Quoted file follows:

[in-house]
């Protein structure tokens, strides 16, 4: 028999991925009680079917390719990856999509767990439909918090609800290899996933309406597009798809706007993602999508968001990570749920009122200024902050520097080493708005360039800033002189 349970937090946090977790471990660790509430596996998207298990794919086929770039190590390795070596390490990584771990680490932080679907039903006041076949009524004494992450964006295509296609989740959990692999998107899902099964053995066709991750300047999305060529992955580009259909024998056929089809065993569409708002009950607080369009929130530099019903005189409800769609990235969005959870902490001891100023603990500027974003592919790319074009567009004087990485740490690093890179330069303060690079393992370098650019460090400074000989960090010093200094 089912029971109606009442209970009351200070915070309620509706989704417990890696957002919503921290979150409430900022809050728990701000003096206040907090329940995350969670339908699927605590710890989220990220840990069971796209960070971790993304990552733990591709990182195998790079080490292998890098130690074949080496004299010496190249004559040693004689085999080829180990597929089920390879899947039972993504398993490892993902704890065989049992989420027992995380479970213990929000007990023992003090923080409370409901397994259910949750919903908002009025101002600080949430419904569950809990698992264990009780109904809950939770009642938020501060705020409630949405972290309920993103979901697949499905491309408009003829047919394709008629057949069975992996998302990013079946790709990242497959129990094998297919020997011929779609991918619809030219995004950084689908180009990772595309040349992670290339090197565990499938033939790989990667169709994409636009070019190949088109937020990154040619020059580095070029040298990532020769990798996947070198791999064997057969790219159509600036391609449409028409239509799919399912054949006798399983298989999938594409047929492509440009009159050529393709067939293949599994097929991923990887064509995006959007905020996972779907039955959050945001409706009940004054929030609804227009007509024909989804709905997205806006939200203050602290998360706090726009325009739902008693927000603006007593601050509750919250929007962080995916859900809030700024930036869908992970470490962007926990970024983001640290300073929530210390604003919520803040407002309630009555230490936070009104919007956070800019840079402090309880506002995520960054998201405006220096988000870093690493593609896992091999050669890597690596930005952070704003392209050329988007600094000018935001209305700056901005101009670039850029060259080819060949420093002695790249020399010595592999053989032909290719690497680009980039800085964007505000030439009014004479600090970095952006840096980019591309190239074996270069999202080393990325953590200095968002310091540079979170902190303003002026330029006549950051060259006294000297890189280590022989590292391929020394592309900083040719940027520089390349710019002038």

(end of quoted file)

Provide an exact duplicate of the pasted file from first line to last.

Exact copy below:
[in-house]
């Protein structure tokens, strides 16, 4: 028999991925009680079917390719990856999509767990439909918090609800290899996933309406597009798809706007993602999508968001990570749920009122200024902050520097080493708005360039800033002189 349970937090946090977790471990660790509430596996998207298990794919086929770039190590390795070596390490990584771990680490932080679907039903006041076949009524004494992450964006295509296609989740959990692999998107899902099964053995066709991750300047999305060529992955580009259909024998056929089809065993569409708002009950607080369009929130530099019903005189409800769609990235969005959870902490001891100023603990500027974003592919790319074009567009004087990485740490690093890179330069303060690079393992370098650019460090400074000989960090010093200094 089912029971109606009442209970009351200070915070309620509706989704417990890696957002919503921290979150409430900022809050728990701000003096206040907090329940995350969670339908699927605590710890989220990220840990069971796209960070971790993304990552733990591709990182195998790079080490292998890098130690074949080496004299010496190249004559040693004689085999080829180990597929089920390879899947039972993504398993490892993902704890065989049992989420027992995380479970213990929000007990023992003090923080409370409901397994259910949750919903908002009025101002600080949430419904569950809990698992264990009780109904809950939770009642938020501060705020409630949405972290309920993103979901697949499905491309408009003829047919394709008629057949069975992996998302990013079946790709990242497959129990094998297919020997011929779609991918619809030219995004950084689908180009990772595309040349992670290339090197565990499938033939790989990667169709994409636009070019190949088109937020990154040619020059580095070029040298990532020769990798996947070198791999064997057969790219159509600036391609449409028409239509799919399912054949006798399983298989999938594409047929492509440009009159050529393709067939293949599994097929991923990887064509995006959007905020996972779907039955959050945001409706009940004054929030609804227009007509024909989804709905997205806006939200203050602290998360706090726009325009739902008693927000603006007593601050509750919250929007962080995916859900809030700024930036869908992970470490962007926990970024983001640290300073929530210390604003919520803040407002309630009555230490936070009104919007956070800019840079402090309880506002995520960054998201405006220096988000870093690493593609896992091999050669890597690596930005952070704003392209050329988007600094000018935001209305700056901005101009670039850029060259080819060949420093002695790249020399010595592999053989032909290719690497680009980039800085964007505000030439009014004479600090970095952006840096980019591309190239074996270069999202080393990325953590200095968002310091540079979170902190303003002026330029006549950051060259006294000297890189280590022989590292391929020394592309900083040719940027520089390349710019002038």